The name also applies to all subjects of the Inca Empire. The Inca civilization was established to be the final and most developed of the ancient Andean civilizations. The Incas were great conquerors, Their Empire was situated partly on the Andes, and to better manage such an extensive territory, the Incas were divided into four regions that departed from the capital, Cuzco. These four regions were: Chinchasuyu, Antisuyu Contisuyu and Collasuyu and they were divided into provinces and cities, composed of “ayllu”.

Inca Engineering and Architecture

The Incas were master engineers; they developed their own architectural style. They were able to adapt the city structures of their conquered people in order to organize a more controllable empire. They created an excellent communication network that helped them in terms of cost, time, resources and customer satisfaction. This communication network was over 6,000 km long, with roads and poles. News took five days to travel the 2,000 km between Quito and Cuzco. These roads were not paved such as the modern ones but they were prepared to match the needs of the terrain. In swampy areas the road was raised with earth and in desert zones it was delineated with lines of stone. Along the road were centers and inns to cater to the needs of the travelers. (Malpass, 1996) Bridges were another creation that helped them to build successful projects.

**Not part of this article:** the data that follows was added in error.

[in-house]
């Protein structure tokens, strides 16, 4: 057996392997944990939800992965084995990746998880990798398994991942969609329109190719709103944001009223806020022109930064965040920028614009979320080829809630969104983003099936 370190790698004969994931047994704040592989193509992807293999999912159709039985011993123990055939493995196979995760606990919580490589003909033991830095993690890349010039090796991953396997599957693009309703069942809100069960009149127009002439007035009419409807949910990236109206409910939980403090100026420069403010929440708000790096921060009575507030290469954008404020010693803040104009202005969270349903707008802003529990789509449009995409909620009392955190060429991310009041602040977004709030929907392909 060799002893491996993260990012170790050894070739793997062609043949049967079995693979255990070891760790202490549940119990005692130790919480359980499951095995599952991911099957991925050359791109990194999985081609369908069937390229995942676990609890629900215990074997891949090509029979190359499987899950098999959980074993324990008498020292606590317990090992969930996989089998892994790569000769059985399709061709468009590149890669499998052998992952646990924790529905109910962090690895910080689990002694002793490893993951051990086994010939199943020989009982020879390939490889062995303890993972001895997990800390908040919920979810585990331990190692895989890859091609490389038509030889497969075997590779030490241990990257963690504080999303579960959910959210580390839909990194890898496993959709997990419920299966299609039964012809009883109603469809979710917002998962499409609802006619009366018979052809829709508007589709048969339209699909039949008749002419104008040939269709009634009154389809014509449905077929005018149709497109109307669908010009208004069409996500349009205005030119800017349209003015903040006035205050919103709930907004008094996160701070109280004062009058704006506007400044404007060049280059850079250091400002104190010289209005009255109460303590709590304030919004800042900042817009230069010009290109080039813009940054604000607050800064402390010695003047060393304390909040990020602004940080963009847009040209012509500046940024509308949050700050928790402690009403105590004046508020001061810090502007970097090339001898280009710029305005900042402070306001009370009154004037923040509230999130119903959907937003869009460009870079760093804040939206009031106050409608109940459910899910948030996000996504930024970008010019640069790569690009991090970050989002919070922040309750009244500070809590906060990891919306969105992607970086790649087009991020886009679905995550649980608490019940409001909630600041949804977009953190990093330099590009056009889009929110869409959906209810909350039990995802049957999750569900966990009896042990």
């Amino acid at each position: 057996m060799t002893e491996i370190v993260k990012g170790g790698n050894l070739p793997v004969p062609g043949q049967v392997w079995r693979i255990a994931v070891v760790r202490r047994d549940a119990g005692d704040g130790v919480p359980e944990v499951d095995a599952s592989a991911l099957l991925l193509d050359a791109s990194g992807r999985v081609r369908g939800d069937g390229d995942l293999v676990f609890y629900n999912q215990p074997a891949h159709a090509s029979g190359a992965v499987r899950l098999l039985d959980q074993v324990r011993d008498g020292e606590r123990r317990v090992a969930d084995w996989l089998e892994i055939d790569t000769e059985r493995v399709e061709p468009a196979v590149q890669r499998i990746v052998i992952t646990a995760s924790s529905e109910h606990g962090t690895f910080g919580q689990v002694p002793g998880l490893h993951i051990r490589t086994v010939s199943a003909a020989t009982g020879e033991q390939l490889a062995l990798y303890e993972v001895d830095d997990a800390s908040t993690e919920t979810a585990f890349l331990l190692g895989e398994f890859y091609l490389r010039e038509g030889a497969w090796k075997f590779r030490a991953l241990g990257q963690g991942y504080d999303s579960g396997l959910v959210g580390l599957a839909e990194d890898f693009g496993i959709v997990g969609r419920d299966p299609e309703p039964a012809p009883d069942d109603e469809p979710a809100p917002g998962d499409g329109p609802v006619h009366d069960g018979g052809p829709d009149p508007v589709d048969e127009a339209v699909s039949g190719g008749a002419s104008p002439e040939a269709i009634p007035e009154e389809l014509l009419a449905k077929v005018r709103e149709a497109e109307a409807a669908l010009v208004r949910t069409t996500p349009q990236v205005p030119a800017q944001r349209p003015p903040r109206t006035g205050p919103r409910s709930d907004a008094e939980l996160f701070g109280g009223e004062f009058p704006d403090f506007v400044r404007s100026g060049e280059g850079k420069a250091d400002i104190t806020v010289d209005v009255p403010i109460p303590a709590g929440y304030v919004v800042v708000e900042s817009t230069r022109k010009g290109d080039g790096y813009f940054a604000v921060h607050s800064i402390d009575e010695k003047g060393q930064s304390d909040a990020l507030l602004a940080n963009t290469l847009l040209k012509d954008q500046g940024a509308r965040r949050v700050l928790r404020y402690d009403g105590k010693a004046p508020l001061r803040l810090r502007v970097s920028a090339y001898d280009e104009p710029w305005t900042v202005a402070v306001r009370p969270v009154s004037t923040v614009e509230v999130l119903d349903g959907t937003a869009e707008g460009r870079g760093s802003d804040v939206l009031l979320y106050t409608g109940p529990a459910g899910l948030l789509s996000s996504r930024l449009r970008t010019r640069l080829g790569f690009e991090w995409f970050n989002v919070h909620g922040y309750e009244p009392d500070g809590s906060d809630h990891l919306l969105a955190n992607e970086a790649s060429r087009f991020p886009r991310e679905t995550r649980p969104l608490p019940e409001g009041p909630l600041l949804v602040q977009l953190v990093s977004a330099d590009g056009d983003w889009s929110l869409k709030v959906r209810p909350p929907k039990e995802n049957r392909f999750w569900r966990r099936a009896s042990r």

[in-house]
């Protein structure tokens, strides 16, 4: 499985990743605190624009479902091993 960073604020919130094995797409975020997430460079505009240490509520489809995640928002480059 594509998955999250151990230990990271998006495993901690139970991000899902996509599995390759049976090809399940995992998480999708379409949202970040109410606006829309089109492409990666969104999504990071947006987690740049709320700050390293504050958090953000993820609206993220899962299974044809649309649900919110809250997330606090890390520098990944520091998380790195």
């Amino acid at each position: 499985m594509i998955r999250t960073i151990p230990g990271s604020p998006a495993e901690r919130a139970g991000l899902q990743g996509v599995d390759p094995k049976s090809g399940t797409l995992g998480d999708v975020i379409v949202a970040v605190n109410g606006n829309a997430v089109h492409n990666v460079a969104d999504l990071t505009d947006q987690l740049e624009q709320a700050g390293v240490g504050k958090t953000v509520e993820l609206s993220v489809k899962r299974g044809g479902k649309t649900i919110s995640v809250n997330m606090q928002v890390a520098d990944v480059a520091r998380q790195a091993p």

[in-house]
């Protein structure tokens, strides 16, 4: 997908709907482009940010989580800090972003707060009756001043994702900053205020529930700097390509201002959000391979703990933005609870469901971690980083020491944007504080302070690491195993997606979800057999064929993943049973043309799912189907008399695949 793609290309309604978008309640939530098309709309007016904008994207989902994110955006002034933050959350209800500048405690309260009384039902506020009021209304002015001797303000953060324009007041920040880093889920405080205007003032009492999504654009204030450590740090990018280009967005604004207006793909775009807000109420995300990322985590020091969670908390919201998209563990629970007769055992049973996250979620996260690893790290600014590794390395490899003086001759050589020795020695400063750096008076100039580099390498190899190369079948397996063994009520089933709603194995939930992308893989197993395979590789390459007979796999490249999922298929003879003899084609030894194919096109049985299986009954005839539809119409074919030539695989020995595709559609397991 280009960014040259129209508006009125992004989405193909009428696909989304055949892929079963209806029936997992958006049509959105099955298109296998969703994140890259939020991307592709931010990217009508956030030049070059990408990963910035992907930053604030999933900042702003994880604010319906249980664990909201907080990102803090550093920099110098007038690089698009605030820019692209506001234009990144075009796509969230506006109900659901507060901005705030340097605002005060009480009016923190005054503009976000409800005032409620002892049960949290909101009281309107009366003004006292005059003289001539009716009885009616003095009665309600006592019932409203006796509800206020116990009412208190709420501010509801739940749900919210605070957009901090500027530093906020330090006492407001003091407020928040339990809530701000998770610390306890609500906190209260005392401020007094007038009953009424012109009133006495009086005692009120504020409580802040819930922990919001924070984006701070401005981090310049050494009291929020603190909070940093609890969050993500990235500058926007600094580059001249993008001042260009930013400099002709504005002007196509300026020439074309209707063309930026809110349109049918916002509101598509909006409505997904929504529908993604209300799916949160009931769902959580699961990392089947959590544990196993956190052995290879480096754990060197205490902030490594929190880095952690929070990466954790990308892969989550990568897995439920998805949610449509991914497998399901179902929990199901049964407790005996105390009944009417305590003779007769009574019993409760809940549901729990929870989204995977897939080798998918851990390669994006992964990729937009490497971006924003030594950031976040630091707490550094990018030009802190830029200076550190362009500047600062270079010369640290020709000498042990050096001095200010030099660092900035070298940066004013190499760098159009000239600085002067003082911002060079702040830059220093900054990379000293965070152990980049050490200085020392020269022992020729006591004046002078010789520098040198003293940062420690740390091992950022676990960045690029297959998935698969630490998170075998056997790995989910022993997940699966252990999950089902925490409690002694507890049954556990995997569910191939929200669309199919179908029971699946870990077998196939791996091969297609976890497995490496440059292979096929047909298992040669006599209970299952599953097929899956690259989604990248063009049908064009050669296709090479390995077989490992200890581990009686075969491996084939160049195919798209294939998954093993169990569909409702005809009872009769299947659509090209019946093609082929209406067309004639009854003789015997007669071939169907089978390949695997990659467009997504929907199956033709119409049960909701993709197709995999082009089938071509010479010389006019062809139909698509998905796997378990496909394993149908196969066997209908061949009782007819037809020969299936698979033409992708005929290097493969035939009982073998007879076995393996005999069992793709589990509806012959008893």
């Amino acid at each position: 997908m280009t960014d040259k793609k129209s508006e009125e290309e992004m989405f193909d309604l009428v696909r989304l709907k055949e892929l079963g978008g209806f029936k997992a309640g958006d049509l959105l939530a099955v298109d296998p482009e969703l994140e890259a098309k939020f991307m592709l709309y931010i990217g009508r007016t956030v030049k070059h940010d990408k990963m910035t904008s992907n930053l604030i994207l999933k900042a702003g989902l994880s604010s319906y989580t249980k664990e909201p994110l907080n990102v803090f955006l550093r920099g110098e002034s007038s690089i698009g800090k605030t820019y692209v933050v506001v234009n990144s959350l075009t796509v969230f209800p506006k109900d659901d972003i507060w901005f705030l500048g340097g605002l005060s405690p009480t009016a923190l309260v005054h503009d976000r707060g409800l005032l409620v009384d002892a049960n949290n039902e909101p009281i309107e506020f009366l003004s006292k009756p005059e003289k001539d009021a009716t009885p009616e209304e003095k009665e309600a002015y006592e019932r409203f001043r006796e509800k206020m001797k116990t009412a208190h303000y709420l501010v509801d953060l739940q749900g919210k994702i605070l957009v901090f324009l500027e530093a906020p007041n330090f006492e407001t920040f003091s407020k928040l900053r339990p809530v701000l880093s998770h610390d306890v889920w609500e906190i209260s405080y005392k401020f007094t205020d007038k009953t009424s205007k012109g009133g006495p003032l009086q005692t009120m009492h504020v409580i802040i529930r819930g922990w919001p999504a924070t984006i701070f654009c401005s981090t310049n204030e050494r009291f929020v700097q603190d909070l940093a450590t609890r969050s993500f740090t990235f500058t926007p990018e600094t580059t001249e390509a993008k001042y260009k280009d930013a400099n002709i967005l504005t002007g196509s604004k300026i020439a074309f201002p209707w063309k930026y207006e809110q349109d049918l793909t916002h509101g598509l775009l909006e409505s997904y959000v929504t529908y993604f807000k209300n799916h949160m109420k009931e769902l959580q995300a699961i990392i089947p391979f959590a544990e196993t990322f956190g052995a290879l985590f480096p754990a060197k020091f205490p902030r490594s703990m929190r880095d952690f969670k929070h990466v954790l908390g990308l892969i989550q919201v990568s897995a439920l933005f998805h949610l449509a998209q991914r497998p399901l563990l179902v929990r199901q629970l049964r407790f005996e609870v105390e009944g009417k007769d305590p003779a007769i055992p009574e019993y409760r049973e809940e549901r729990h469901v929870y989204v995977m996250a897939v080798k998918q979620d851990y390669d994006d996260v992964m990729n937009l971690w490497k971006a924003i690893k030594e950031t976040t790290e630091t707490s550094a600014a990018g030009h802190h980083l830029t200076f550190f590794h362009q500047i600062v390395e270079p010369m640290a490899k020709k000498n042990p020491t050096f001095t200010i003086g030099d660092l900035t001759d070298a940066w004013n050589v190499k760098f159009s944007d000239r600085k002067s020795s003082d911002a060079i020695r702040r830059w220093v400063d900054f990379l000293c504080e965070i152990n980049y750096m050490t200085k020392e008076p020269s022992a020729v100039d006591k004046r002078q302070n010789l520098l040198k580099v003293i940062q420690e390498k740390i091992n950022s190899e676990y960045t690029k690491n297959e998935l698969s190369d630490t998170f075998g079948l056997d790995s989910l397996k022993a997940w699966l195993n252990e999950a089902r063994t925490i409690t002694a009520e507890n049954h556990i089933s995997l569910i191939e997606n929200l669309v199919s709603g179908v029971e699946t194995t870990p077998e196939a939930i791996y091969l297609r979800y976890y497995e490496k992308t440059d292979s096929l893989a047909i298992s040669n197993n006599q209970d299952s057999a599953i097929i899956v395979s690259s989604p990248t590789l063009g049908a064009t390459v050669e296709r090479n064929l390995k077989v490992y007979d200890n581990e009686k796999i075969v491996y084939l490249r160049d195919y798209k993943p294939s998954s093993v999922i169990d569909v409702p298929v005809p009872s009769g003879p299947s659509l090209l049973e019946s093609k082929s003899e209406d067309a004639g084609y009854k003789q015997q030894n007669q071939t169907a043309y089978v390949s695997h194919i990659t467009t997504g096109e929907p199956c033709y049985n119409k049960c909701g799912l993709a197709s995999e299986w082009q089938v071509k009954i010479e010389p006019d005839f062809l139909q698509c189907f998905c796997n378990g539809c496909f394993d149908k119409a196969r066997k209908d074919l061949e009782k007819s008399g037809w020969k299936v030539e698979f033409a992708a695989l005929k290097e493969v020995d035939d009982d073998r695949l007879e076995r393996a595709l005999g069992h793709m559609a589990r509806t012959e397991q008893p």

These were built to cross rivers and stairways were cut to rise up steep hillsides. They were simple suspension bridges over canyons to provide access over the empire as a part of the road system. They used natural fibers from the local vegetation to build them. With these fibers they created ropes reinforced with wood strong enough to carry Spaniards while riding their horses after they arrived to the area. The roads were built by the purics or laborers helped by their slaves, who were from other nations where the Incas ruled. For the buildings they used stones up to 1.5 m 2 (square meters), the stones were placed one next to the other. (Rowe, 1946) It is unclear how these giant stones were moved from Cuzco to Quito, by that time the wheel was unknown.